3,301 reputation
824
bio website N/A
location Pittsburgh, PA
age 31
visits member for 3 years, 2 months
seen Feb 25 at 0:22

I am currently employed in the nuclear industry and have university degrees in nuclear engineering and theoretical physics. I am primarily interested in science and philosophy but I also dabble in programing, information visualization, and fine typography.


Sep
30
awarded  Explainer
Aug
24
awarded  Yearling
Jul
2
awarded  Curious
Jun
3
awarded  Nice Question
May
10
awarded  Nice Answer
Dec
21
comment Changing the Half-Life of Radioactive Substances
Not appreciably so. Heating any matter to the point where it's constituent atoms were traveling at relativistic velocities due to thermal motion would cause the matter to explode or otherwise disassemble. You couldn't have a solid (or liquid or plasma) that was hot enough to make a difference and have it remain a coherent mass.
Dec
7
comment Changing the Half-Life of Radioactive Substances
@user1247, All translatory motion has the same relativistic effect irrespective of whether it is caused by thermal energy or some other source of relative velocity.
Nov
26
awarded  Notable Question
Aug
24
awarded  Yearling
Jul
8
comment Why doesn't my house get misty?
I don't have time to go into all of the details, I expect someone else will get to it later, but there certainly can be fog/clouds inside. An artist named Berndnaut Smilde has used this to great effect: booooooom.com/2012/06/09/…
Jun
24
revised What causes matter to initially rotate/spin/orbit?
deleted 2 characters in body
Jun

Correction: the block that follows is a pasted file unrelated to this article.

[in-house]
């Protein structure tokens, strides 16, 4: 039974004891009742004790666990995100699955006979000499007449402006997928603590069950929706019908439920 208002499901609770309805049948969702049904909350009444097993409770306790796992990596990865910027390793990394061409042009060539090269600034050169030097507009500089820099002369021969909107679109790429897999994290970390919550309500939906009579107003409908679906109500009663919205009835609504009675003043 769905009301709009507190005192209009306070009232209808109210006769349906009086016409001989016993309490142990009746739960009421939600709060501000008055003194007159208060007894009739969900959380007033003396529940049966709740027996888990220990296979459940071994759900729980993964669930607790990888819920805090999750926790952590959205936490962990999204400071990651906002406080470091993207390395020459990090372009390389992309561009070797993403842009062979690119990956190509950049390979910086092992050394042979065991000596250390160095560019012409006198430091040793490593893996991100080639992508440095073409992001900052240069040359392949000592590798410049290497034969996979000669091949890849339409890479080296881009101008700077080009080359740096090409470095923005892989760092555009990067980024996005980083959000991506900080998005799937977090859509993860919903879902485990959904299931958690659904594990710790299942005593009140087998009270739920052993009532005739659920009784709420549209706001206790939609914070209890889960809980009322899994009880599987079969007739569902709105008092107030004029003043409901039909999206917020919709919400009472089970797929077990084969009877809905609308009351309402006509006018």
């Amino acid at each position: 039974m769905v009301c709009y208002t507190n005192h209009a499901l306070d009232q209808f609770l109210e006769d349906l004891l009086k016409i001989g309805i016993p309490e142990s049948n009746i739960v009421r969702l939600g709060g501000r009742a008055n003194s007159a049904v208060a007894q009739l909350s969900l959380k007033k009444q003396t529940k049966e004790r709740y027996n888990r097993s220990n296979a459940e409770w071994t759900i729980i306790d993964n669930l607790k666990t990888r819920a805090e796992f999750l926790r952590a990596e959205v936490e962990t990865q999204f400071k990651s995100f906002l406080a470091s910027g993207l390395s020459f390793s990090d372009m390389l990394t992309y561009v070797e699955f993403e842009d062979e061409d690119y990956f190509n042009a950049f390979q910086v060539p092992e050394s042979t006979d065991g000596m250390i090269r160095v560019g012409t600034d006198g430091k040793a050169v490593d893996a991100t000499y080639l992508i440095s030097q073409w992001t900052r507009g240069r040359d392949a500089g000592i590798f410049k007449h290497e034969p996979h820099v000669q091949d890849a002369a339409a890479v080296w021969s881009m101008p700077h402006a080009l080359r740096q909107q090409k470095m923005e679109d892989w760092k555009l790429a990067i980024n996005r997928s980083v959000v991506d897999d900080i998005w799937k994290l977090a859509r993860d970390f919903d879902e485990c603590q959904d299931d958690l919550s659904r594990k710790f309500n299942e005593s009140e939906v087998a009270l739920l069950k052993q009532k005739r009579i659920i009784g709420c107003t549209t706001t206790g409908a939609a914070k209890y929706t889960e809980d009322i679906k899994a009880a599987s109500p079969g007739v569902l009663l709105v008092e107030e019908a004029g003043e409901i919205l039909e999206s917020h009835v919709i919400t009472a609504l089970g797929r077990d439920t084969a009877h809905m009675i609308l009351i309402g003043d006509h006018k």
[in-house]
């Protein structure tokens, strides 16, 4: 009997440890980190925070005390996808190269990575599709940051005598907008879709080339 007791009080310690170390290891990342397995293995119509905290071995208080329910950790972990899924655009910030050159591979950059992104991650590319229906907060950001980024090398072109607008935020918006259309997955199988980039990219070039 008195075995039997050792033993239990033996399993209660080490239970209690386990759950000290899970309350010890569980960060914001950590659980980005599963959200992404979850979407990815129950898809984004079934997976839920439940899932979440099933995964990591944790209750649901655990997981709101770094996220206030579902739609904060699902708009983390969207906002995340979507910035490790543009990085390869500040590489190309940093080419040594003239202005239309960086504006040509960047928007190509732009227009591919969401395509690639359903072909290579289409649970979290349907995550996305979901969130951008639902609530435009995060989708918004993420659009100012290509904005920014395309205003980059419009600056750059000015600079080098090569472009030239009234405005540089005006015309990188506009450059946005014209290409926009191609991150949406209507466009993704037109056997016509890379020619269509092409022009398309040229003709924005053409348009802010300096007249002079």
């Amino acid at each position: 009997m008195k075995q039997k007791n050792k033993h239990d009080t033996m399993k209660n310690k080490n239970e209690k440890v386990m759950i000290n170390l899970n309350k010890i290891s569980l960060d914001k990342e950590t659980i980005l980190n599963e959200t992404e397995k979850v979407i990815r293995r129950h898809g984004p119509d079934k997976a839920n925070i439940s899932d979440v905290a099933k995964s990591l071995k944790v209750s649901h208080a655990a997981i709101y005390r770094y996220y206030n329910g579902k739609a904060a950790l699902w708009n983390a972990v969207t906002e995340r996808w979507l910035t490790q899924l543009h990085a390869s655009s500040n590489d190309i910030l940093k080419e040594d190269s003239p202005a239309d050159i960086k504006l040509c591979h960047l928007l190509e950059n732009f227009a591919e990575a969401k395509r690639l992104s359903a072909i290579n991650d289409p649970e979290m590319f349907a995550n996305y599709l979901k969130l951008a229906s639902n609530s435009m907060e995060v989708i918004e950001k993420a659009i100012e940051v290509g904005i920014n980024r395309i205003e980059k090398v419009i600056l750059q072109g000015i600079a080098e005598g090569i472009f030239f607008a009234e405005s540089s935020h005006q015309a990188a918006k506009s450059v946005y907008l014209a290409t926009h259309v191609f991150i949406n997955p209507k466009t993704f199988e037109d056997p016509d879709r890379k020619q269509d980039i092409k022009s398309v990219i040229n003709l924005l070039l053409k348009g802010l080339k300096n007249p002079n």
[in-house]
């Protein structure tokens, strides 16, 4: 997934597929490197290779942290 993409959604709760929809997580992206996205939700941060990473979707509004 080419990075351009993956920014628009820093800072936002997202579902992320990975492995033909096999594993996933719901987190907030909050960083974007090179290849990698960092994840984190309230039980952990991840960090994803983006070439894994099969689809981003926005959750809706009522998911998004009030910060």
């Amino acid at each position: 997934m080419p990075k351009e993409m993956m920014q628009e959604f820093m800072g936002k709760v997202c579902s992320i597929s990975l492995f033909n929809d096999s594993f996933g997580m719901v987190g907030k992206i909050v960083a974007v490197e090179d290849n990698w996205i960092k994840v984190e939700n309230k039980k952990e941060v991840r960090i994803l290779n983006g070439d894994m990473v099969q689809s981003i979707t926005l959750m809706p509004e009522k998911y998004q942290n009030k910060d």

24
comment Can you suggest me some good resource for learning Mathematica for physics?
Try sagemath, it's free and, in my opinion, superior.
Jun
20
revised What causes matter to initially rotate/spin/orbit?
added 809 characters in body
Jun
20
answered What causes matter to initially rotate/spin/orbit?
Jun
7
comment From the top of a 400 m high rock by the sea, a ball is shot out in the horizontal direction. The ball speed is 100 m / s
The forum rules state that homework problems should describe what approaches have been tried and which aspects of the problem are proving difficult. Answers to homework problems are supposed to guide the questioner to the correct method, rather than answering the question directly.
Jun
3
comment Application of Calculus in Physics
I disagree with the assertion that "most of the quantities are not continuous." There are a large number of continuous quantities in classical, quantum, and relativistic physics. As Greg said, energy is just one such quantity, but so are position/length/volume, and time. Wave equations are also calculated using calculus.
May
23
comment What is the distance traveled
The situation is complex because you are trying to deduce information without measuring several very important variables. You are trying to predict the effect of the horizontal component of an unknown and inconsistant force acting for an unspecified amount of time. If you want to see how dynamics applies to the real world, start with simple falling bodies, or, better still, simple balls rolling down inclined planes.
May
22
comment What is the distance traveled
This is a very complex situation that will be quite difficult to analyze for someone who is new to the subject. The vertical movement comes from transfering the downward force of your finger to the center of mass of the coin via a lever with the fulcrum at the corner of the laptop. Rather than calculating where the coin will land, you might try measuring the time of flight and calculating the downward force imparted by your finger.
May
14
awarded  Popular Question
Apr
9
revised Why is the total interaction cross section larger for incident particles with lower energy?
modified for clarity